Dokic goes down fighting
Even a woman with the fighting qualities of Jelena Dokic can not win every battle. The ultra-determined 25-year-old Australian has had plenty of victories on and off the court this Australian Open, but she could not add Tuesday night’s quarter-final against world No.3 Dinara Safina to the list.
Still, after injuring her ankle in her previous match, her trademark grit was again on show in her 6-4 4-6 6-4 defeat, as she fought back from losing the first set to push the big-hitting Russian all the way.
But while her fairytale Open campaign did not have the ultimate happy ending, Dokic can look back on the tournament with enormous satisfaction.
Her success on the court, unexpected even to herself, has lifted her ranking back inside the top 100, just two years after she was rated outside the world’s top 600 women.
With her most recent previous win at a grand slam tournament in 2003, her emergence from the tennis wilderness provides a platform for her to rise much further this year.
The financial reward is not to be sneezed at either, a $182,500 cheque coming her way as a losing quarter-finalist.
But even more significant is what Dokic has achieved off the court.
Having deserted Australia in acrimony in 2001, earning the ire of many after the years Tennis Australia put into developing her game, the born-again Australian has won warm appreciation from the nation.
Dokic’s underdog status and steely determination on the court have played a large part in that, as has Australia’s desperation to see a local succeed at Melbourne Park.
But the achievement that truly softened the hearts of many Australians was her brave decision to open up publicly about the years of depression she has had to overcome before ridding herself of the damaging influence of overbearing father Damir.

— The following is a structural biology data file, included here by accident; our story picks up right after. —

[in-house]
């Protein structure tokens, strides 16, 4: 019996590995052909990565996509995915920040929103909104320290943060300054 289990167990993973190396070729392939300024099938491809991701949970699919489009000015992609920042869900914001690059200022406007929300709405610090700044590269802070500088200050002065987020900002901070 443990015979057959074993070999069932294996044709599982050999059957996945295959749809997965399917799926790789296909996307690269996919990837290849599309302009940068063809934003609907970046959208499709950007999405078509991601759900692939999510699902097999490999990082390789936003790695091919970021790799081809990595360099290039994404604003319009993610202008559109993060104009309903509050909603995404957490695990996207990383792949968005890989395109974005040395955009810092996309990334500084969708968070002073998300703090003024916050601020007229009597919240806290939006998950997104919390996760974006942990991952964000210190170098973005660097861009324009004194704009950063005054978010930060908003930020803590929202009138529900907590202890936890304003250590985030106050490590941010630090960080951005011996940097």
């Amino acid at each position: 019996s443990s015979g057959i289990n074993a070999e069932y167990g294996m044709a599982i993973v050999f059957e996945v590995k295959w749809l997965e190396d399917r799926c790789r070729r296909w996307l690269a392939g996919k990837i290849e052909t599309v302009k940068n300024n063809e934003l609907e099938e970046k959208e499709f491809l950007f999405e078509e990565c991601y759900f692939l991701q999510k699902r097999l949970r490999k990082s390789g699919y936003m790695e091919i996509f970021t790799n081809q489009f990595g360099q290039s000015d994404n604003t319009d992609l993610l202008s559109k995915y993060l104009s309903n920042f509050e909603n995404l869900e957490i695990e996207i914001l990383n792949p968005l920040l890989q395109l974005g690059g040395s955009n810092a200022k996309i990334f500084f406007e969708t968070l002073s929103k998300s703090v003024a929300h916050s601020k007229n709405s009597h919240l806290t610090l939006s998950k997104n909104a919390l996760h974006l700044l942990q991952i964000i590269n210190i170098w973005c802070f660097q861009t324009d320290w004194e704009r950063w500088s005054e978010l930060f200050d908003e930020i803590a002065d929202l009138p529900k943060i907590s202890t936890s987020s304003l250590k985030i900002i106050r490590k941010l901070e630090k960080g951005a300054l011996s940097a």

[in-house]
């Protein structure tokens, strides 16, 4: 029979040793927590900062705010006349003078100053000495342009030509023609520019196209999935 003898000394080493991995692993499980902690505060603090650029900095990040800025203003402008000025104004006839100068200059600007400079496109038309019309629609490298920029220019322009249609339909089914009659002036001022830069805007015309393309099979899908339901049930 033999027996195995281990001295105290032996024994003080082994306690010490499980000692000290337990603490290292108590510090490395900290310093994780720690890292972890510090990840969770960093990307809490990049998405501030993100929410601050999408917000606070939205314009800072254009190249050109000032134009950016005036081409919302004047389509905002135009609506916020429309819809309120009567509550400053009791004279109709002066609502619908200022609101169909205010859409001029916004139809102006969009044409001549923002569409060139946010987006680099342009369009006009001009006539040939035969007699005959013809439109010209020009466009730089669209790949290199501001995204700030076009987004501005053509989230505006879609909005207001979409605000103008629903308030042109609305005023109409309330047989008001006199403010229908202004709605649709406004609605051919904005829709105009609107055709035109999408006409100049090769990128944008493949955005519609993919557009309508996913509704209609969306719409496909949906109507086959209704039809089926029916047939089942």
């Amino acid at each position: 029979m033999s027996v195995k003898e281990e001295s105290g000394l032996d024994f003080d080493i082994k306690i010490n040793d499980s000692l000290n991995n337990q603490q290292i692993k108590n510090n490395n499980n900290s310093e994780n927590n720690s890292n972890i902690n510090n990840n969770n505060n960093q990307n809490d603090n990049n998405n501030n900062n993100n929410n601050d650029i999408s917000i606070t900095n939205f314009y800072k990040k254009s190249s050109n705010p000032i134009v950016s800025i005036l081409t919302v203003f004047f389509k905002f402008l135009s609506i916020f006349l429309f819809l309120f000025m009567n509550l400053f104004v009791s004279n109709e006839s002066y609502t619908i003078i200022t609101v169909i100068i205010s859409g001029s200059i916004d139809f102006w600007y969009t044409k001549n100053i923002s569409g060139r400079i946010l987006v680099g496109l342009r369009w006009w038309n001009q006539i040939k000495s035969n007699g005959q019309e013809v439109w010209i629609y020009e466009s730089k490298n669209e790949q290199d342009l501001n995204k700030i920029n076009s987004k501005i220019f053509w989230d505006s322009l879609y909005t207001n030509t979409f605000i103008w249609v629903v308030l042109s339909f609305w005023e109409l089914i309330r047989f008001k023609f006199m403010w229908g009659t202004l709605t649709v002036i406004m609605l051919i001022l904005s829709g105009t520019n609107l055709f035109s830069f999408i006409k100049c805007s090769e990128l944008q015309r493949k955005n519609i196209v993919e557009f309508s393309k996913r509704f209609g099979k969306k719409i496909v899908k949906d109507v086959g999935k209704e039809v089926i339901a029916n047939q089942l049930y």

Dokic’s joy and surprise at her run through the tournament has welled into tears after several of her matches, allowing spectators both at Melbourne Park and via televisions around the country to share her emotional ride.
And there have been many willing to do so, each of Dokic’s matches attracting more than a million viewers, with her fourth round win over Russia’s Alisa Kleybanova drawing a huge audience of more than 1.7 million.
Dokic, handed a wildcard into the tournament, has also taken a giant step towards rebuilding the bridges with Tennis Australia that once seemed burnt, apologetically admitting she acted immaturely in past years and should never have left Australia.
The nation’s newest sporting heroine gets a chance to cement that relationship next week when she represents the nation in the Fed Cup.© AAP 2013
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